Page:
Should a Writer Read Reviews of Their Novel?

Well, the debut is now out! The Finery is on shelves in Waterstones, in the hands of readers, and sitting on bedside tables waiting to be read. It’s been an emotional journey as the author, because, obviously, I want people to love this book. It’s a story I wrote and cared for, and it took years. But, now the book is out in the world, I have decided not to read reviews (apart from those meaning to promote the book – for example, I was featured in The Guardian!). I would also recommend to other authors to try and steer clear of the desire to keep checking Goodreads and Amazon. Here’s why:

  1. Emotional Impact: Reviews, both positive and negative, can have a strong emotional impact on authors. Negative reviews can be particularly discouraging and can affect an author’s self-esteem and confidence in their work.
  2. Subjectivity: Reviews are inherently subjective and reflect the personal opinions of readers. What one person loves about a book, another person might dislike. And this is key when you consider the next point…
  3. Loss of Control: Once a book is published, it’s out for readers to interpret and analyse. Authors have no control over how readers perceive their work or what aspects they focus on.
  4. Creativity and Self-Expression: Reading reviews can sometimes lead authors to second-guess their creative choices. This can hinder their ability to express themselves freely in future writing projects.
  5. Time and Focus: Engaging with reviews can take up valuable time and mental energy that could be better spent writing new material or working on other projects. Constantly checking reviews can be distracting and counterproductive.
  6. Confirmation Bias: If authors start seeking out only positive reviews or avoid negative ones, they might fall into a confirmation bias loop, seeking validation rather than honest feedback.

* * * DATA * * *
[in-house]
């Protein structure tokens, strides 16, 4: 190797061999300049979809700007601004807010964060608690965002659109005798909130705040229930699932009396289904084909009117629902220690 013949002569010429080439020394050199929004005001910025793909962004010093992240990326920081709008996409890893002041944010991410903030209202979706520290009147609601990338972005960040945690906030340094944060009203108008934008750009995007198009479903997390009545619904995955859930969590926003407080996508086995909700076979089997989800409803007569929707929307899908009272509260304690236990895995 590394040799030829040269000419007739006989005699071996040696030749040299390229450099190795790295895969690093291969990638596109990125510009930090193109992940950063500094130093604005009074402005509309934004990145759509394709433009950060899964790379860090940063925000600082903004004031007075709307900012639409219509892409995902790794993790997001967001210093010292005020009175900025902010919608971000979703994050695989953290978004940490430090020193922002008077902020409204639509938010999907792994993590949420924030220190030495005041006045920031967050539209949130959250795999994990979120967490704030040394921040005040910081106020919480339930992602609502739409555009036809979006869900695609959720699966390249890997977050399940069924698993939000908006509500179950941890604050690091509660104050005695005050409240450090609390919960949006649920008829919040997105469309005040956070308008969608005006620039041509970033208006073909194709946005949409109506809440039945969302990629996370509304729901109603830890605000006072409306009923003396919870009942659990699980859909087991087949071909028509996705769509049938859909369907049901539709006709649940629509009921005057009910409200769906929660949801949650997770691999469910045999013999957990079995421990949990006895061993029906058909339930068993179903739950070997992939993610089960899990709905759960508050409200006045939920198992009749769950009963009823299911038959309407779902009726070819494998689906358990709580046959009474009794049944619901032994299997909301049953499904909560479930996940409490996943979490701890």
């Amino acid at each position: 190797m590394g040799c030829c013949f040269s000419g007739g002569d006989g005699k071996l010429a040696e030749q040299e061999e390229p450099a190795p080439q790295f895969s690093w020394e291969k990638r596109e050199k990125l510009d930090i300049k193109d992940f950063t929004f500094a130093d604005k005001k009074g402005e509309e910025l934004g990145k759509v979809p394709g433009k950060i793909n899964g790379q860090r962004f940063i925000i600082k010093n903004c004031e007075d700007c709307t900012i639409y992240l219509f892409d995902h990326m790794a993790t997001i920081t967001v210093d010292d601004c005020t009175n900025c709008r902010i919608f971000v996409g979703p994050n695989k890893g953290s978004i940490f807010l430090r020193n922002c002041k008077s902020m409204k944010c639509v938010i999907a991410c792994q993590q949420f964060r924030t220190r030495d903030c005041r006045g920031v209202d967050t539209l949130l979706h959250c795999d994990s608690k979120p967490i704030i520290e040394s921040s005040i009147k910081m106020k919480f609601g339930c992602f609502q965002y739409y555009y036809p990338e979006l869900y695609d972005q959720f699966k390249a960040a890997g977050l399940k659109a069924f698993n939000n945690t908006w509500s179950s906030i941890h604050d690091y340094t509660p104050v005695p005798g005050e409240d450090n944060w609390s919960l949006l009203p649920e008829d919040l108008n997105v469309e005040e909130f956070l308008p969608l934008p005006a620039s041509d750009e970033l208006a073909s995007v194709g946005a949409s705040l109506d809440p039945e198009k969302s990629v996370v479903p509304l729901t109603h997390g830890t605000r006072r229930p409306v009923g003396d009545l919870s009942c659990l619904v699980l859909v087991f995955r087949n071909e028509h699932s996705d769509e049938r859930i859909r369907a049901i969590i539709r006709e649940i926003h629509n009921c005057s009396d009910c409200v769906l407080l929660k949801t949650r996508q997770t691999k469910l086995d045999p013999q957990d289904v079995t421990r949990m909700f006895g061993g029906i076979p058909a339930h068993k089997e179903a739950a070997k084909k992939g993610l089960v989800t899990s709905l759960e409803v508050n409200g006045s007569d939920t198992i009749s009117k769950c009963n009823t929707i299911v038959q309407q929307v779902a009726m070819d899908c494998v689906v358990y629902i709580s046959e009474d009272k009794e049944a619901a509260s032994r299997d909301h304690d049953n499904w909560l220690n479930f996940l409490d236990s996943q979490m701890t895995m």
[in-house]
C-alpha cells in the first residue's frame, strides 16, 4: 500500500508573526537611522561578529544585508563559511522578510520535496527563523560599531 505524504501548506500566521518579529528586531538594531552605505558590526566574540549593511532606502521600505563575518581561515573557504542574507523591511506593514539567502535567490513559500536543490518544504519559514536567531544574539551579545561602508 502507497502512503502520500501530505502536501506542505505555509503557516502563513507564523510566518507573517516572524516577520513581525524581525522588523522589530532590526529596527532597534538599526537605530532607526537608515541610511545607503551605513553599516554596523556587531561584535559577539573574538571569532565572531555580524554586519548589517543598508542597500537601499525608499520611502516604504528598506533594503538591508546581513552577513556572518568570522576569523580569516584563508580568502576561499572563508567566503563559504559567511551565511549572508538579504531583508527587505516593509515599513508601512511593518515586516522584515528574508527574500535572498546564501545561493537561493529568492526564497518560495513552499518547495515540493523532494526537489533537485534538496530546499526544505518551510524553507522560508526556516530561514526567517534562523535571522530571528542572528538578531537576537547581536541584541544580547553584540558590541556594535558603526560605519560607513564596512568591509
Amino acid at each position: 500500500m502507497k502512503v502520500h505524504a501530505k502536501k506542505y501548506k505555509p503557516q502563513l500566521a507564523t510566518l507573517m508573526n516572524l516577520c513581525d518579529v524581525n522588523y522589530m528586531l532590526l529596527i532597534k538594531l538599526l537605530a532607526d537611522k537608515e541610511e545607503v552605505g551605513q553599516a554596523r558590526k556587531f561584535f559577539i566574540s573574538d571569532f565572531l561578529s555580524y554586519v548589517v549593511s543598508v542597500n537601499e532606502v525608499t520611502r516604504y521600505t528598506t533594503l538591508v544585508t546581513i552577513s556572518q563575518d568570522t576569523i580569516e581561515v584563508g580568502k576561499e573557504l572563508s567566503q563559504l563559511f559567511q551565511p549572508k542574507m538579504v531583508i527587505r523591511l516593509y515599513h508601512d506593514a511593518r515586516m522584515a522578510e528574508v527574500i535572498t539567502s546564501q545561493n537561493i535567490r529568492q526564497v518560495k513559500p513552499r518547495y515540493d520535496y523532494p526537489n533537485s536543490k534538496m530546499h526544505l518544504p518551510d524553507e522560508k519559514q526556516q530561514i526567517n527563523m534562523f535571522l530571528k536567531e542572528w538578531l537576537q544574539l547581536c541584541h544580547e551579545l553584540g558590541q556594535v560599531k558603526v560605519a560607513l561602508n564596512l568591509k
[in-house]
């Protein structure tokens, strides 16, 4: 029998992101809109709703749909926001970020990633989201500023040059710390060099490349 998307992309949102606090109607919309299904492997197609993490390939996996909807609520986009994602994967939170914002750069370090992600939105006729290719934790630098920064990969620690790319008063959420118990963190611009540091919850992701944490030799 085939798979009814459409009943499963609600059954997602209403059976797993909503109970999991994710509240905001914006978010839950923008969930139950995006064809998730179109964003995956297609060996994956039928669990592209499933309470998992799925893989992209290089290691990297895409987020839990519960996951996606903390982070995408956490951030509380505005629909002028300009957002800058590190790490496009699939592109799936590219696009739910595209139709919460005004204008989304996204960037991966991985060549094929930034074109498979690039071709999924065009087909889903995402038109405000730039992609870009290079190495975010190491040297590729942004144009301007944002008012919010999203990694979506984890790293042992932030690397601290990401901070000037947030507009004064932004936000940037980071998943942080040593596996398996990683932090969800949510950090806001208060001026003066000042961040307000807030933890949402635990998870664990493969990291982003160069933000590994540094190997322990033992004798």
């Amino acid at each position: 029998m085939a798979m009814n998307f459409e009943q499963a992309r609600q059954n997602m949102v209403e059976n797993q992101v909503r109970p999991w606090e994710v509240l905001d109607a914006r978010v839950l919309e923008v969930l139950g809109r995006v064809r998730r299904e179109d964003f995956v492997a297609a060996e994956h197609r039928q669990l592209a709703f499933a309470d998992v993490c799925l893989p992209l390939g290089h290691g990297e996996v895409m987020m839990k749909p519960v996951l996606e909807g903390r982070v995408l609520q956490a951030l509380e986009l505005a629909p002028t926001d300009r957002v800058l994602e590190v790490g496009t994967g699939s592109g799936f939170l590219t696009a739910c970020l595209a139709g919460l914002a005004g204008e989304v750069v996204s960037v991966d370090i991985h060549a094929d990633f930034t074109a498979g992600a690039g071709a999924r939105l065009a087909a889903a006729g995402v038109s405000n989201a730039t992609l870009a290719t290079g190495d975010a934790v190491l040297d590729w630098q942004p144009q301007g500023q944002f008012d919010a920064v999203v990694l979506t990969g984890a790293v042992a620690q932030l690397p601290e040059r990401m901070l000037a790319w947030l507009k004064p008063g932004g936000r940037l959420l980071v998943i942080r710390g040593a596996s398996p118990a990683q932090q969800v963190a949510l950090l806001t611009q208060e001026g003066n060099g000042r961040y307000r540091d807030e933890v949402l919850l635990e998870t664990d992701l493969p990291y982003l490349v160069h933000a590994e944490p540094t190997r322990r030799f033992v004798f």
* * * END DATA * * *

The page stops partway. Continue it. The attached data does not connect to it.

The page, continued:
7. Influence on Future Work: Authors may inadvertently start tailoring their writing to appease reviewers or replicate what they believe garnered positive feedback in the past. This can stifle creativity and authenticity.
  8. Variability in Reader Reactions: Just as different people have different tastes, readers react differently to different aspects of a book. Some might focus on character development, while others might critique the pacing. Authors can’t address every reader’s feedback without compromising the integrity of their work.
  9. Art vs. Product: For many authors, writing is a form of artistic expression rather than a product meant solely for commercial success. Reading reviews might shift the focus from the intrinsic value of the work to its marketability.

Of course, not all authors avoid reviews. Some find constructive feedback helpful for personal growth and improving their writing. It’s ultimately a personal decision that depends on an author’s mental resilience, goals, and the effect reviews have on their creative process. If an author can handle reviews in a healthy and balanced way, they might find valuable insights and encouragement from their readers’ perspectives. For myself, I have decided that reviews are for readers, not the author of the work. Therefore, I’ll be steering clear, and continuing to write my new works.